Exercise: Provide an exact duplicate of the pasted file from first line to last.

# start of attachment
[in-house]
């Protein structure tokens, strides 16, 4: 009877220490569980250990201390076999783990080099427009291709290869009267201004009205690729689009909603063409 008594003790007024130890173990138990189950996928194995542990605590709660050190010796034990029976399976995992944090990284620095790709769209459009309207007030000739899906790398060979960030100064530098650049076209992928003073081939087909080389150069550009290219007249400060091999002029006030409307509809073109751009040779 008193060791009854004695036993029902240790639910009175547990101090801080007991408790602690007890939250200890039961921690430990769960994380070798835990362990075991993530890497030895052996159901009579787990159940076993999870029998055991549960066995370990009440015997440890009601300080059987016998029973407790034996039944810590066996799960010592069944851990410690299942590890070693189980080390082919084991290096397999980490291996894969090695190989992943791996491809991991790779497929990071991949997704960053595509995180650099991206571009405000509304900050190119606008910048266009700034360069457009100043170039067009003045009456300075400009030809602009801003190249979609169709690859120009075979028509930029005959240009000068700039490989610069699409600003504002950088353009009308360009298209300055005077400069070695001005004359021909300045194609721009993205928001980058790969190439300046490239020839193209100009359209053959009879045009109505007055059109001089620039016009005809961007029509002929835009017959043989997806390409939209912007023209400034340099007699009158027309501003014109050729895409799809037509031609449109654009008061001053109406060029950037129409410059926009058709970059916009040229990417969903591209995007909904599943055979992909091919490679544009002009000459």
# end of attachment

[in-house]
């Protein structure tokens, strides 16, 4: 009877220490569980250990201390076999783990080099427009291709290869009267201004009205690729689009909603063409 008594003790007024130890173990138990189950996928194995542990605590709660050190010796034990029976399976995992944090990284620095790709769209459009309207007030000739899906790398060979960030100064530098650049076209992928003073081939087909080389150069550009290219007249400060091999002029006030409307509809073109751009040779 008193060791009854004695036993029902240790639910009175547990101090801080007991408790602690007890939250200890039961921690430990769960994380070798835990362990075991993530890497030895052996159901009579787990159940076993999870029998055991549960066995370990009440015997440890009601300080059987016998029973407790034996039944810590066996799960010592069944851990410690299942590890070693189980080390082919084991290096397999980490291996894969090695190989992943791996491809991991790779497929990071991949997704960053595509995180650099991206571009405000509304900050190119606008910048266009700034360069457009100043170039067009003045009456300075400009030809602009801003190249979609169709690859120009075979028509930029005959240009000068700039490989610069699409600003504002950088353009009308360009298209300055005077400069070695001005004359021909300045194609721009993205928001980058790969190439300046490239020839193209100009359209053959009879045009109505007055059109001089620039016009005809961007029509002929835009017959043989997806390409939209912007023209400034340099007699009158027309501003014109050729895409799809037509031609449109654009008061001053109406060029950037129409410059926009058709970059916009040229990417969903591209995007909904599943055979992909091919490679544009002009000459």